How to be a Responsible Homeowner

Owning a home is a huge accomplishment; one that benefits you and your family and much as it benefits your community. People who transition from renting to owning a home are more likely to vote, get involved in their community and take care of their home’s appearance. Homeownership is also a big commitment, and you’ve got to hold up your end of the bargain. 

Closing on your new home may seem like a done deal, but in reality, it’s only the beginning. That’s why it’s crucial to understand what it takes to be a responsible homeowner.

Understand Your Home’s Major Systems

You don’t need to be a professional plumber, electrician or HVAC technician to understand the basic functionality of your home’s major systems. Before you purchase a new home, an inspector will test your home’s utilities. Use this inspection as a crash course on how to troubleshoot your home’s inner workings if you have the opportunity to participate.

Make sure you familiarize yourself with your home’s.

Spend Smart

Buying a new home is exciting, especially for first-time homeowners! You may have visions of a completely remodeled kitchen, decked out family room and solar panels dancing in your head, but resist the urge to go on a shopping spree to upgrade everything at once.

Homeownership is a major transition, and you’ve just forked over a lot of hard-earned money for a sizable down payment. Your savings are tapped out, and you’re likely spending a lot more each month on the expenses that come with owning a home, like homeowners insurance, utilities, and trash and recycling fees.

This doesn’t mean you can never make upgrades to your home. Someday you can completely gut and remodel your kitchen and install solar panels. Just give yourself some time to adjust.

Assemble a Basic Tool Kit

You don’t need to transform your basement or garage into a high school shop room, but you do need a few tools to tackle small repairs. A basic tool kit should include a flashlight, work gloves, a hammer, pliers, a monkey wrench, and more.

Don’t Ignore Things That Need Repairing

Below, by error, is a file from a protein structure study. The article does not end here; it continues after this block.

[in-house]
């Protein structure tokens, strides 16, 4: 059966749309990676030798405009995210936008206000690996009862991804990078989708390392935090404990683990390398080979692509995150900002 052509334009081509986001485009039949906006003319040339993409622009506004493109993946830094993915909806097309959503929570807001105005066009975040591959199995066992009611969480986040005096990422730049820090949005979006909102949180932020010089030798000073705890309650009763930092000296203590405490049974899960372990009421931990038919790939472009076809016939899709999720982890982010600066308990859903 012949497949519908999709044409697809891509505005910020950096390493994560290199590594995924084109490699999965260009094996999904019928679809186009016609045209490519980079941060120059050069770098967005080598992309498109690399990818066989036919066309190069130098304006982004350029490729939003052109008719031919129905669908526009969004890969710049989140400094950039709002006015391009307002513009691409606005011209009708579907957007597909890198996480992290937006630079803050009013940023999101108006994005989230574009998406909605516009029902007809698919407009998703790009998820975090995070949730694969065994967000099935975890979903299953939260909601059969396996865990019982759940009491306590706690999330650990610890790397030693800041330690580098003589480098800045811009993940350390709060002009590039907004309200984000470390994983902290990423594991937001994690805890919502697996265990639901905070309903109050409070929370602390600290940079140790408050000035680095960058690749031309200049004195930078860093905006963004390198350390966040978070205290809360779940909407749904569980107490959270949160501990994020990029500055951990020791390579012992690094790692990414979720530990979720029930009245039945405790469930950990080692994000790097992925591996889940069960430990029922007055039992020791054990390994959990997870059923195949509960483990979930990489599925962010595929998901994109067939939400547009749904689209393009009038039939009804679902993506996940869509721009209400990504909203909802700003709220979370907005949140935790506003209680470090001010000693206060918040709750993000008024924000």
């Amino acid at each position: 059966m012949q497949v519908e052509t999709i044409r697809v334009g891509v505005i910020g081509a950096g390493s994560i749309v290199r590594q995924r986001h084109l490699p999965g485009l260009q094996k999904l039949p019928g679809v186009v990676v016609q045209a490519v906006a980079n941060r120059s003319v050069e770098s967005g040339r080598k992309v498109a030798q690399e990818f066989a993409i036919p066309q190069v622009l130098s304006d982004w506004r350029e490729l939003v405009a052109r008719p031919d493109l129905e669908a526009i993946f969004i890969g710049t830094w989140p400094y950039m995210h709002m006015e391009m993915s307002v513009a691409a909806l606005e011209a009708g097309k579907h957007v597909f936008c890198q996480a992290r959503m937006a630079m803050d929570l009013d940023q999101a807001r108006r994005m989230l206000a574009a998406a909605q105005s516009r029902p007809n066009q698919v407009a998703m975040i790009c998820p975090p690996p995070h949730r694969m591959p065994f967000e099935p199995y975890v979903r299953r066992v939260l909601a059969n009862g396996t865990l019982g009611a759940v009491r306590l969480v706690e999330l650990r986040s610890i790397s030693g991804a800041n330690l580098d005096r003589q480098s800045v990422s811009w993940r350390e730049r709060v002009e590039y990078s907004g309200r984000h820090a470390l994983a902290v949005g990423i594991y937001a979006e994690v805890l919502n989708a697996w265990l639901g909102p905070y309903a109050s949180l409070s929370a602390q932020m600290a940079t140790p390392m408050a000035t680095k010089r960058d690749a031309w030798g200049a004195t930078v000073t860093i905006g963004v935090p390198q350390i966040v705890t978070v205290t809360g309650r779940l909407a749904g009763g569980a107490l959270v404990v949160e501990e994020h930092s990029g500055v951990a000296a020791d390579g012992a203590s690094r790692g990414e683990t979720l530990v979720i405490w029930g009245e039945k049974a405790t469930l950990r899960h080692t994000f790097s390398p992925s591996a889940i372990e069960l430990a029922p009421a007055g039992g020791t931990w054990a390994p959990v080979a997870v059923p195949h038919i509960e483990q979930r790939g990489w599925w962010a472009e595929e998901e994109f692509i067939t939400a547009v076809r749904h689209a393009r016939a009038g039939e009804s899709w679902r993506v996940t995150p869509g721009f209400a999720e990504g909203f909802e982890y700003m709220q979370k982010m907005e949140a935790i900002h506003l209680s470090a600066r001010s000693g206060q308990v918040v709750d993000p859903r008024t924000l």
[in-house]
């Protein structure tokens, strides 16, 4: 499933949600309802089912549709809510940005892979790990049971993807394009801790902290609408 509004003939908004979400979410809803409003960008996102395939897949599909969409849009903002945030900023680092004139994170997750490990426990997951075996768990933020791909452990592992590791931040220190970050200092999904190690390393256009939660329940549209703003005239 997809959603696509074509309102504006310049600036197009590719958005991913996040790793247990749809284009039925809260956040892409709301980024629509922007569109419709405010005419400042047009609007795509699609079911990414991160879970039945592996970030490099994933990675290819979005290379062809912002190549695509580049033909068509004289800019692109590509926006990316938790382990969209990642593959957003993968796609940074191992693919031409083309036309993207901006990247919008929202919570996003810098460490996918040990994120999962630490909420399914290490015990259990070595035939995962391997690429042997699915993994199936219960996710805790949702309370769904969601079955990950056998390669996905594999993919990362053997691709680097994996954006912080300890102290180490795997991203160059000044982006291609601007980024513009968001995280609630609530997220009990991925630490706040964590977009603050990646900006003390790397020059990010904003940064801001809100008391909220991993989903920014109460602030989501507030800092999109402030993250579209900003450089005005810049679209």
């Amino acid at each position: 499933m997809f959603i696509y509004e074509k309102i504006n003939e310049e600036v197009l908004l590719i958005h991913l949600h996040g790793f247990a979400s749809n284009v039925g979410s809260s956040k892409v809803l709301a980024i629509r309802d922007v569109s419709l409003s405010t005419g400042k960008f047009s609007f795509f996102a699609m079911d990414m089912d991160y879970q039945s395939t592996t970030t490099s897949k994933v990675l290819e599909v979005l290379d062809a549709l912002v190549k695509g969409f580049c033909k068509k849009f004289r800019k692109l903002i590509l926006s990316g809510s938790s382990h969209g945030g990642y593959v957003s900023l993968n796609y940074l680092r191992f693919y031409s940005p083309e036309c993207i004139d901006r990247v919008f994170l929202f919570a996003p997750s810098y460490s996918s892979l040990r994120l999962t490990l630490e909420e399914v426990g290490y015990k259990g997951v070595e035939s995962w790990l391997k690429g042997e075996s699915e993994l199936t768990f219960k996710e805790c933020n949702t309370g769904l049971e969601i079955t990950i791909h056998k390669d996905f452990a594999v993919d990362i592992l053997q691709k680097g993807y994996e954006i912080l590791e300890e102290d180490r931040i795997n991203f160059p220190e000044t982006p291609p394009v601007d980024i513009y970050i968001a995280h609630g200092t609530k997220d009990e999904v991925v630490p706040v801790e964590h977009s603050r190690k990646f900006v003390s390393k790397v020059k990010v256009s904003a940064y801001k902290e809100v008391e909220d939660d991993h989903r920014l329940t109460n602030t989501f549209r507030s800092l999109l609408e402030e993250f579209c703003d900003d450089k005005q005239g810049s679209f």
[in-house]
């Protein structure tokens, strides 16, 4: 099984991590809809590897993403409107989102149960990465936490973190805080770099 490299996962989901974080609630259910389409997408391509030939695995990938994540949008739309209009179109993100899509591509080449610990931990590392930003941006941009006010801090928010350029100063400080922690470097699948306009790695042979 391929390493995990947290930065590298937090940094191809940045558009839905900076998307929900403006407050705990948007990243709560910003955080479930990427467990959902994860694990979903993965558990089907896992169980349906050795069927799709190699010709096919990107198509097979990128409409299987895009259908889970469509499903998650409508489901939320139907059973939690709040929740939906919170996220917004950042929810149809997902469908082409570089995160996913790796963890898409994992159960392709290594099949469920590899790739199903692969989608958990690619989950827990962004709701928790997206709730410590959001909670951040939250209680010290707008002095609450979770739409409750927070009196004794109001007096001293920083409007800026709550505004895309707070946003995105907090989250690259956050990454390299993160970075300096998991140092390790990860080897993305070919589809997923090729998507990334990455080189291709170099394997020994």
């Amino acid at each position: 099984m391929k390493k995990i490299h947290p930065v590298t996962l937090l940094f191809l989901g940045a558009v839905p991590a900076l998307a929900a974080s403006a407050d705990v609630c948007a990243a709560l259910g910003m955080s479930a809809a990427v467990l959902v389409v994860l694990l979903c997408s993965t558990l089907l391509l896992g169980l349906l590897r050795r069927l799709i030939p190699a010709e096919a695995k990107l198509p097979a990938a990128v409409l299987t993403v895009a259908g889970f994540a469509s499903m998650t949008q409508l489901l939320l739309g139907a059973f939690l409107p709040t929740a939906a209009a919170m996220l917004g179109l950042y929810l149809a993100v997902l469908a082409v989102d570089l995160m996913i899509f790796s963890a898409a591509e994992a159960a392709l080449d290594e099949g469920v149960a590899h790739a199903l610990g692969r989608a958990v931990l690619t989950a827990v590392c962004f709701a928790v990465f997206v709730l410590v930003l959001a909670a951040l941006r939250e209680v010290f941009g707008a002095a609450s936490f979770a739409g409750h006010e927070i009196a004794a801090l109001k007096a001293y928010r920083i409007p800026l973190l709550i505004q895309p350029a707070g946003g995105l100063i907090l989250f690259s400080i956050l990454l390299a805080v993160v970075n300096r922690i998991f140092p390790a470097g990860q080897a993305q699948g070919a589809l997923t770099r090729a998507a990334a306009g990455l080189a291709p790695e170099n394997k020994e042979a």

When you own your home, it’s your responsibility to maintain it. There’s no landlord to call if the roof leaks, the toilet breaks or a light bulb goes out. Many tasks and projects can be your responsibility, like mowing the lawn, replacing air filters and fixing clogged pipes. Others require outsourcing, such as repairing the roof, installing a new HVAC system or resurfacing your home’s exterior.

If you’re looking to save money, spending on unnecessary items and home improvement projects should remain at a minimum, but you shouldn’t ignore anything that threatens your safety or could evolve into a bigger (and more expensive) problem over time. Think: a leaky roof, cracks in foundation, damaged pipes, etc. Keeping your home in good shape also keeps costly repairs at a minimum and ensures that your home maintains or increases in value.

Keep Good Records

Set up a filing system that includes copies of purchase receipts, photographs, warranties, records and legal documents, and store everything in a fireproof safe. There’s a lot of paperwork associated with being a homeowner, and if you ever need to file a claim or if an appliance breaks and it’s under warranty, you’ll know exactly where to find appropriate documentation.

Save an Emergency Fund

A rainy-day fund is your best defense if you ever need to make an unexpected, expensive repair. If your roof starts leaking or your A/C dies at the height of summer, think of how nice it will be to cover necessary repairs without postponing the project or acquiring debt. Even having some money squirreled away is better than nothing at all.

Source: Zillow

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